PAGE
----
In fact, educators have so recognized the importance of giving kids some form of quality early education that about 40 states now offer state-funded pre-K programs.

  1. What will my child learn at preschool?

In addition to strengthening socialization skills — how to compromise, be respectful of others, and problem-solve — Premier Academy provides a place where your child can gain a sense of self, explore, play with her peers, and build confidence.   We are not your ordinary daycare.  “Kids in preschool discover that they are capable and can do things for themselves — from small tasks like pouring their own juice and helping set snack tables to tackling bigger issues like making decisions about how to spend their free time,” says Angela Capone, PhD, senior program manager at Southwest Human Development’s Arizona Institute for Childhood Development, in Phoenix. “Plus, 4- and 5-year-olds have begun asking some wonderful questions about the world around them — what happens to the water after the rain? Do birds play? Quality preschools help children find answers through exploration, experimentation, and conversation.”

  1. But what about learning his ABCs?

“Young children can certainly learn letters and numbers, but to sit kids down and ‘teach’ them is the wrong way to do it,” says Smith. “They learn best through doing the kinds of activities they find interesting — storytime, talking to their teachers about stars, playing with blocks.” To help kids learn language and strengthen pre-reading skills, for instance, teachers might play rhyming games and let kids tell stories. Keep in mind that for small children, school is all about having fun and acquiring social skills — not achieving academic milestones. “Kids need to be imaginative and to socialize — that’s what fosters creative, well-rounded people. It’s not whether they can read by age 4 or multiply by 5,” says Flynn. An ideal curriculum? Parading around in dress-up clothes, building forts, and being read to.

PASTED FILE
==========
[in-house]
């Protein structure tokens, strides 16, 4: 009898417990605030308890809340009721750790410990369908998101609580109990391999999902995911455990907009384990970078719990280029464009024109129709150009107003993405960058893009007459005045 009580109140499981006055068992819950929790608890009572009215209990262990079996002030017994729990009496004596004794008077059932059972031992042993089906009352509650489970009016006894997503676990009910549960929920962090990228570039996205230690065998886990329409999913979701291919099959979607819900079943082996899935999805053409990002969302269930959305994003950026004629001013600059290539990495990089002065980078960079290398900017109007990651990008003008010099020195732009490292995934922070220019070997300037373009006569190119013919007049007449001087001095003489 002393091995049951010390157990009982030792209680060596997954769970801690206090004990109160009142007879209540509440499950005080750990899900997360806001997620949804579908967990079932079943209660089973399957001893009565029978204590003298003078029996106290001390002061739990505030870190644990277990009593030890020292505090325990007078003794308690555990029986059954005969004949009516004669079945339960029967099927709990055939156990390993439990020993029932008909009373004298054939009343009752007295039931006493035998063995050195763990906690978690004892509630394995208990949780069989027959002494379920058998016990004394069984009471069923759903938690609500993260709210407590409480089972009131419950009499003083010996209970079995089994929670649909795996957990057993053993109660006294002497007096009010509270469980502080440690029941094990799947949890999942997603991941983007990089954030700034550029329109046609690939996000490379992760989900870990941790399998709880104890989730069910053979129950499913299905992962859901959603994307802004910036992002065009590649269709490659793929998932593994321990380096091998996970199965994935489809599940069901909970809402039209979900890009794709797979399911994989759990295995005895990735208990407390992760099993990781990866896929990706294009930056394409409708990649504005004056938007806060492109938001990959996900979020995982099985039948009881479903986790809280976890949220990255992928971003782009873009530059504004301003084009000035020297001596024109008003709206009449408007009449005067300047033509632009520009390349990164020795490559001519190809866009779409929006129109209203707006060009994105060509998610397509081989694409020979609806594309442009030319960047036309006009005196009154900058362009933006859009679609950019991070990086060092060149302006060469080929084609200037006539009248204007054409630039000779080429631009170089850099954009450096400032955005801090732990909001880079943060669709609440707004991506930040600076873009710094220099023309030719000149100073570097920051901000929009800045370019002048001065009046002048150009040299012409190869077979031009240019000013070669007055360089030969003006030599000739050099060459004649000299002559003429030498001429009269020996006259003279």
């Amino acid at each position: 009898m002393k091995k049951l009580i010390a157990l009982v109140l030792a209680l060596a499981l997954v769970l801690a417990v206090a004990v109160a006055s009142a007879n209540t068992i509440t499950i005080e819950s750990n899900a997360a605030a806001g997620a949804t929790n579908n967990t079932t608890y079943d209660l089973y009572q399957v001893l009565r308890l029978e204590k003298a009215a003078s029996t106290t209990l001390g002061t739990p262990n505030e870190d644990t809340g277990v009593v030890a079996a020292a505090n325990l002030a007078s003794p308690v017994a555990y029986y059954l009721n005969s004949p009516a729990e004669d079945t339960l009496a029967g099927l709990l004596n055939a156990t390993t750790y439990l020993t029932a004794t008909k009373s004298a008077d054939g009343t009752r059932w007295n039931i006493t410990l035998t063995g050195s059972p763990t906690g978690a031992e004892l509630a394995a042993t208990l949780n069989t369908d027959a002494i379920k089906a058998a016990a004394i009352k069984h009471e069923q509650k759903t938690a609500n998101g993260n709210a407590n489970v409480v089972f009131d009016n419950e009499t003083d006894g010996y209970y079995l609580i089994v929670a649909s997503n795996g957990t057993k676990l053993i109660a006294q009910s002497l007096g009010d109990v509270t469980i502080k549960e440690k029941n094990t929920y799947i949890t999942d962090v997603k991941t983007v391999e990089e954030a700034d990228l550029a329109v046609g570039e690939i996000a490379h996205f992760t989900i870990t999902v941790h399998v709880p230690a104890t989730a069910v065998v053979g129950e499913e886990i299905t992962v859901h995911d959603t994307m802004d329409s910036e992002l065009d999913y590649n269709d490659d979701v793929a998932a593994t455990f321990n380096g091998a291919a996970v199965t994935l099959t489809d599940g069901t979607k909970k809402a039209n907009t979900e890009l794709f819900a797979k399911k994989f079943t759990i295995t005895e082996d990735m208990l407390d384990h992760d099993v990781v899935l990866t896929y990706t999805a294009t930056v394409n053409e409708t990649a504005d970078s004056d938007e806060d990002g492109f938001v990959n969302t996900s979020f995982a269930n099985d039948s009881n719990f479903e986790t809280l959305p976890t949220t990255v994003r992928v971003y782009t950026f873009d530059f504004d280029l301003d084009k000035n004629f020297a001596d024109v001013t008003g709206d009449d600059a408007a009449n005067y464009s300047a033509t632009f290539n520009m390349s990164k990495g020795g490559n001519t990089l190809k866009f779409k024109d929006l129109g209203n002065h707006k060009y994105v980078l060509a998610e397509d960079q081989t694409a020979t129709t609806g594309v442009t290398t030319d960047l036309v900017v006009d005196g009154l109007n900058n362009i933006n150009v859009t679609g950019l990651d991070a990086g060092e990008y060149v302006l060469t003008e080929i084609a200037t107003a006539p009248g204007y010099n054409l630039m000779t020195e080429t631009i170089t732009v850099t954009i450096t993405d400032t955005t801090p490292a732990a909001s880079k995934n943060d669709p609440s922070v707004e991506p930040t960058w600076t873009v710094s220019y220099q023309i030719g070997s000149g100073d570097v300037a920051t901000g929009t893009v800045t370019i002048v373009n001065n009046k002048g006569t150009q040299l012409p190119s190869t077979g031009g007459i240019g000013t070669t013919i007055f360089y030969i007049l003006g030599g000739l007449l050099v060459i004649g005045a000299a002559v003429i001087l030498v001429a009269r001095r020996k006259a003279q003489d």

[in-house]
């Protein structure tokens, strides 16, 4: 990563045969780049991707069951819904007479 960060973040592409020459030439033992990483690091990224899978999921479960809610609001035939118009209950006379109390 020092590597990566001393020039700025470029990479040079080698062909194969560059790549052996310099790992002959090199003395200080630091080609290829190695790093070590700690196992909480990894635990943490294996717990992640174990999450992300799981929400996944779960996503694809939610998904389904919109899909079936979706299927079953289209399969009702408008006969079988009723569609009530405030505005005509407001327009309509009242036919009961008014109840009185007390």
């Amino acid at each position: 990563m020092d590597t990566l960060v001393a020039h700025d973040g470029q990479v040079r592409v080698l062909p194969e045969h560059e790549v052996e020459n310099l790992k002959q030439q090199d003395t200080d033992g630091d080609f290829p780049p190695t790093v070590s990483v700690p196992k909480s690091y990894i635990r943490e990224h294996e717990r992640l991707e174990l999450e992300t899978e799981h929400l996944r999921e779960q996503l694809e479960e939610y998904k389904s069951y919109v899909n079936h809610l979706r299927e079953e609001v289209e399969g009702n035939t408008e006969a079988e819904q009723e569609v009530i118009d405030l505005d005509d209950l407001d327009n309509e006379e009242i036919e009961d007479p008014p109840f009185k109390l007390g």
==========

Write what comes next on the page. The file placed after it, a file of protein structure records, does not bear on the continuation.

Premier Academy offers preschool in Omaha, Nebraska.  Our West Omaha childcare center has everything your child will need to become ready for the road ahead.

Keeping Your Child Safe from the Summer HeatWorking everyday learning into your household tasks can help your preschool children connect the importance of math, reading, geography, and simple reasoning to their own lives.

Try these suggestions for in-home preschool learning:

* Laundry. Have your preschool child divide your laundry into varying sets. These can be the traditional lights and darks, or you could have him divide the clothing into print piles and non-print piles. You can have her divide the clothing into adult sets and children’s sets. Another option: Ask your preschool child to identify all of her clothing and separate and fold it.

* Cooking. Have your child read a recipe out loud to you while you are cooking, or, better yet, write a family cookbook and have your preschool child come up with his or her own simple recipe. This helps the child with reading, writing, measurements, and general creativity.

* Hometown. What makes the area where you live geologically significant? Is there a mountain nearby? A lake? A desert? An ocean? Ask everyone in your family to draw a map to their favorite place in your hometown. Then get a real map of your town and see if it matches up with the way you each made your own maps. Celebrate by taking your preschool child to his or her favorite place.

Infant Massage
by Carolyn Oleson

Best stated, infant massage is a wellness program for children. When else would it be better to implement and instill wellness into people than in childhood? Optimizing our well-being is generally an ongoing goal for all, and infant massage is a great avenue for reaching toward that goal.

Infant massage, also called nurturing touch, is health promoting in a number of ways. One of the most significant results is the enhancement of immune function. Research findings show lower levels of stress hormones in children who are massaged. Knowing that stress hormones sabotage our immune systems and negatively impact health and learning makes using this anti-stress routine a powerful tool for parents.

Another compelling reason to practice nurturing touch for children is the building of neuronal connections. Brain researchers along with child development experts have identified touch as one of the “10 Things Every Child Needs” (McCormick Foundation Project) to grow the brain and enable children to more fully reach their potential.

Massage also can bring about many positive effects that will help parents get through the day in a more loving way. Such effects include helping the child to sleep deeper and longer, and providing relief from gas, colic,